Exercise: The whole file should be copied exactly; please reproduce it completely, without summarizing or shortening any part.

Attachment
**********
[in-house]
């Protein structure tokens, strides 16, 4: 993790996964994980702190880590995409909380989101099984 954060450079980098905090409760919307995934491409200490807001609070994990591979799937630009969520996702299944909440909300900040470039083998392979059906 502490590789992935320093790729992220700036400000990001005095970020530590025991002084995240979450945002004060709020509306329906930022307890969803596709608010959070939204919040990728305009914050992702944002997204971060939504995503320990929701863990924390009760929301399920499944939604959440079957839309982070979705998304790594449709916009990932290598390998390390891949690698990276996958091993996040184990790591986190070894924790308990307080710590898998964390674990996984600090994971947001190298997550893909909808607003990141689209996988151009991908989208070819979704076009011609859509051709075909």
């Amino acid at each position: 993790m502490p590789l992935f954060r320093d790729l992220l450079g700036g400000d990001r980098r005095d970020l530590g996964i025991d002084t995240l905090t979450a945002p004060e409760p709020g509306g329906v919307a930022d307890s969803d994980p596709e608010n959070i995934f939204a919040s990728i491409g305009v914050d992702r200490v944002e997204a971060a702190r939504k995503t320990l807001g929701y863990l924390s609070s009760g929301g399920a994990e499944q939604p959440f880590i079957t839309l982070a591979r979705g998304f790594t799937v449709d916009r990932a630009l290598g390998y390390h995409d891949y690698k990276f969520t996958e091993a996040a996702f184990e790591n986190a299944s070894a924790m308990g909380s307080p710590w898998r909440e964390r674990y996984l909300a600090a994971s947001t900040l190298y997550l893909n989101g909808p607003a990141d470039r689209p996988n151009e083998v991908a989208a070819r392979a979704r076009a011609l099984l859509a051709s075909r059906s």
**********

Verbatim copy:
[in-house]
């Protein structure tokens, strides 16, 4: 993790996964994980702190880590995409909380989101099984 954060450079980098905090409760919307995934491409200490807001609070994990591979799937630009969520996702299944909440909300900040470039083998392979059906 502490590789992935320093790729992220700036400000990001005095970020530590025991002084995240979450945002004060709020509306329906930022307890969803596709608010959070939204919040990728305009914050992702944002997204971060939504995503320990929701863990924390009760929301399920499944939604959440079957839309982070979705998304790594449709916009990932290598390998390390891949690698990276996958091993996040184990790591986190070894924790308990307080710590898998964390674990996984600090994971947001190298997550893909909808607003990141689209996988151009991908989208070819979704076009011609859509051709075909």
């Amino acid at each position: 993790m502490p590789l992935f954060r320093d790729l992220l450079g700036g400000d990001r980098r005095d970020l530590g996964i025991d002084t995240l905090t979450a945002p004060e409760p709020g509306g329906v919307a930022d307890s969803d994980p596709e608010n959070i995934f939204a919040s990728i491409g305009v914050d992702r200490v944002e997204a971060a702190r939504k995503t320990l807001g929701y863990l924390s609070s009760g929301g399920a994990e499944q939604p959440f880590i079957t839309l982070a591979r979705g998304f790594t799937v449709d916009r990932a630009l290598g390998y390390h995409d891949y690698k990276f969520t996958e091993a996040a996702f184990e790591n986190a299944s070894a924790m308990g909380s307080p710590w898998r909440e964390r674990y996984l909300a600090a994971s947001t900040l190298y997550l893909n989101g909808p607003a990141d470039r689209p996988n151009e083998v991908a989208a070819r392979a979704r076009a011609l099984l859509a051709s075909r059906s």